2009 European Anti-Spam Report Released

Posted by Alex Rubin on

Alex Rubin

By Alex Rubin
Vice President, Business Development

Enisa (European Network and Information Security Agency) just released their third survey on anti-spam measures implemented by European providers. They interviewed 90 EMEA xSPs (Internet Service Providers, Telcos, Hosting companies, etc) in 30 European countries to compile the results.

The survey is a comprehensive look at spam issues affecting Europe and highlights how spam is truly a global problem. European mailbox providers echo concerns raised in the United States and globally.

There were two points in the survey that are especially important for marketers to consider as they send legitimate email to this region in 2010. First, the most commonly mentioned anti-spam application in Europe was the open-source SpamAssassin. In addition, they point out that a large percentage of providers plan to implement reputation databases in the next six months.

For Return Path Certification members, this is good news! Return Path’s Path Certified whitelist receives preferential treatment by Spam Assassin installations. Additionally, our Sender Score reputation measure found at www.senderscore.org helps senders and receivers understand the quality of mail being sent from a particular IP and handle it appropriately.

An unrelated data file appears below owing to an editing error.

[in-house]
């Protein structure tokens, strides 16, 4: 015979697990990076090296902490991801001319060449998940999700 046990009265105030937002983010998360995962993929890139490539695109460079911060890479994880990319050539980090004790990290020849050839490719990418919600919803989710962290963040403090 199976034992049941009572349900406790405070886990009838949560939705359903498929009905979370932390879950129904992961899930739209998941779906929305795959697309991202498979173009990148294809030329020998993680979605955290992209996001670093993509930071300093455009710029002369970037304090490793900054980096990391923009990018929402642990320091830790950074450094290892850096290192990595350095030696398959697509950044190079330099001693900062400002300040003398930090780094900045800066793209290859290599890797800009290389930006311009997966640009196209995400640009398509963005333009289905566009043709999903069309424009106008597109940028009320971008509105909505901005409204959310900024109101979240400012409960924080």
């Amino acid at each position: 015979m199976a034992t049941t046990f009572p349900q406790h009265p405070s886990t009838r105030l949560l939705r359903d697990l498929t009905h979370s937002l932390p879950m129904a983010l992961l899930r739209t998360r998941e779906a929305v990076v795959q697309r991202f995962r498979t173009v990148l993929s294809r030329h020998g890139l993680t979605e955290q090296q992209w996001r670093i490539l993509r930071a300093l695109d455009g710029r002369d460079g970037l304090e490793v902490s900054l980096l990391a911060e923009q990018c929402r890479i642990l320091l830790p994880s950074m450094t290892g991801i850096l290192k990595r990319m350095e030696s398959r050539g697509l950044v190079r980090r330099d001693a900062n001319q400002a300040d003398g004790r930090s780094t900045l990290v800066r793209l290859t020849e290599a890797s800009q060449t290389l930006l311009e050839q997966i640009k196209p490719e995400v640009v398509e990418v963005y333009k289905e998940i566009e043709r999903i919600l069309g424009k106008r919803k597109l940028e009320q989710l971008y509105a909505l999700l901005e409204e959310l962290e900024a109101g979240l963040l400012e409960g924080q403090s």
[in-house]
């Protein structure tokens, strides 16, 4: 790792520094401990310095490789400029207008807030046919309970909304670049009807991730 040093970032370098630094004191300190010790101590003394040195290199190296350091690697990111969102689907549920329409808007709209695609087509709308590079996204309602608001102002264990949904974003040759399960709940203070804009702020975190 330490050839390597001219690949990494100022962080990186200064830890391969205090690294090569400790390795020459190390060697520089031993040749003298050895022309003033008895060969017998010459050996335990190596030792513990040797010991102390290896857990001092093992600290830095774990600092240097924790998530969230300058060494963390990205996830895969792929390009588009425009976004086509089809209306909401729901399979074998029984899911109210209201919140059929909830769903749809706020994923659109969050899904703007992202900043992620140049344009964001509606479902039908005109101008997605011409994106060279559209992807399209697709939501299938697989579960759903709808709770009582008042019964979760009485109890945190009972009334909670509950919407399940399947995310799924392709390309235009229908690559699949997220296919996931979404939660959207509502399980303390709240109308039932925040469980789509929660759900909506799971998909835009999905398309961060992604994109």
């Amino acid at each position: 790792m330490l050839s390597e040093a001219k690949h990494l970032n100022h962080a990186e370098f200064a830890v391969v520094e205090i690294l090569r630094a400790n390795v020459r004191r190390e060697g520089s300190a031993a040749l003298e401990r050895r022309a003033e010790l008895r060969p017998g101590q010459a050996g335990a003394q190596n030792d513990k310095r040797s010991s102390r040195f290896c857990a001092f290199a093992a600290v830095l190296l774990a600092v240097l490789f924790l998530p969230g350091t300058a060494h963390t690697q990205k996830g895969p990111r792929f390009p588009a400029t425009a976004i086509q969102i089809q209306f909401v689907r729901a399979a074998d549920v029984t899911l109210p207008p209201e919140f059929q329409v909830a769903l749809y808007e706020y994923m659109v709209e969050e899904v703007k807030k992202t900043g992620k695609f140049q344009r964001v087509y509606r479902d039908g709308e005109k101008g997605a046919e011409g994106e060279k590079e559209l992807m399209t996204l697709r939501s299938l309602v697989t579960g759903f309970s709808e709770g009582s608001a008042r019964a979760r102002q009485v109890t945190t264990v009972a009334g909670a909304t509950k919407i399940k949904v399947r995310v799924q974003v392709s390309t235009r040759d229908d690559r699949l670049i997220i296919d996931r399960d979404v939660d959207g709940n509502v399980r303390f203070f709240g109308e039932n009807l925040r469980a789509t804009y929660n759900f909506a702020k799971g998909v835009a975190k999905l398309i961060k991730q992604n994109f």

Some other key findings:

  • Less than 5% of all email traffic is delivered to mailboxes
  • Nearly a third of providers reported that they think there are conflicts between the use of spam filtering and the ISP’s obligation to deliver messages and to protect privacy
  • Two authentication technologies gained ground: Domain Keys Identified Mail (DKIM–up from about 5% to 17%), and Sender ID Framework (SIDF–up from about 5% to 9%).

Remember, email crosses borders every day. Understanding how the international email community views (or doesn’t) your communication is crucial for success in the 2010 economy. Return Path applauds ENISA and its participants for collecting and interpreting this important, useful data, and we sincerely hope things improve before the next report in 2011.

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